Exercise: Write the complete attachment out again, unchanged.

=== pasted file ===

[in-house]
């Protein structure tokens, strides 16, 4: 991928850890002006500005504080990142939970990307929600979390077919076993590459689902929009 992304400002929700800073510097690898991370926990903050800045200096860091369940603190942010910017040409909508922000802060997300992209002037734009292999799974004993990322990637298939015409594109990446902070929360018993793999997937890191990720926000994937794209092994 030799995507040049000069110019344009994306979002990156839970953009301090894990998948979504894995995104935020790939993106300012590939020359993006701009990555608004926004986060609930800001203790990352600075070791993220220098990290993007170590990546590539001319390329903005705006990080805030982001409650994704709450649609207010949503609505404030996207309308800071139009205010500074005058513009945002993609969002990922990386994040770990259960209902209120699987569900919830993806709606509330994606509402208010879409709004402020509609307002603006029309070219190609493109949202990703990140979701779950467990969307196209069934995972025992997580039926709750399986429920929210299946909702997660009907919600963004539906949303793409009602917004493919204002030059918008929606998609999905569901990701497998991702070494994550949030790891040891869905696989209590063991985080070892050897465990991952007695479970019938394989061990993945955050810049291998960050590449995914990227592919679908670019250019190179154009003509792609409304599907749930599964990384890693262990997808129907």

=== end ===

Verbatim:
[in-house]
């Protein structure tokens, strides 16, 4: 991928850890002006500005504080990142939970990307929600979390077919076993590459689902929009 992304400002929700800073510097690898991370926990903050800045200096860091369940603190942010910017040409909508922000802060997300992209002037734009292999799974004993990322990637298939015409594109990446902070929360018993793999997937890191990720926000994937794209092994 030799995507040049000069110019344009994306979002990156839970953009301090894990998948979504894995995104935020790939993106300012590939020359993006701009990555608004926004986060609930800001203790990352600075070791993220220098990290993007170590990546590539001319390329903005705006990080805030982001409650994704709450649609207010949503609505404030996207309308800071139009205010500074005058513009945002993609969002990922990386994040770990259960209902209120699987569900919830993806709606509330994606509402208010879409709004402020509609307002603006029309070219190609493109949202990703990140979701779950467990969307196209069934995972025992997580039926709750399986429920929210299946909702997660009907919600963004539906949303793409009602917004493919204002030059918008929606998609999905569901990701497998991702070494994550949030790891040891869905696989209590063991985080070892050897465990991952007695479970019938394989061990993945955050810049291998960050590449995914990227592919679908670019250019190179154009003509792609409304599907749930599964990384890693262990997808129907």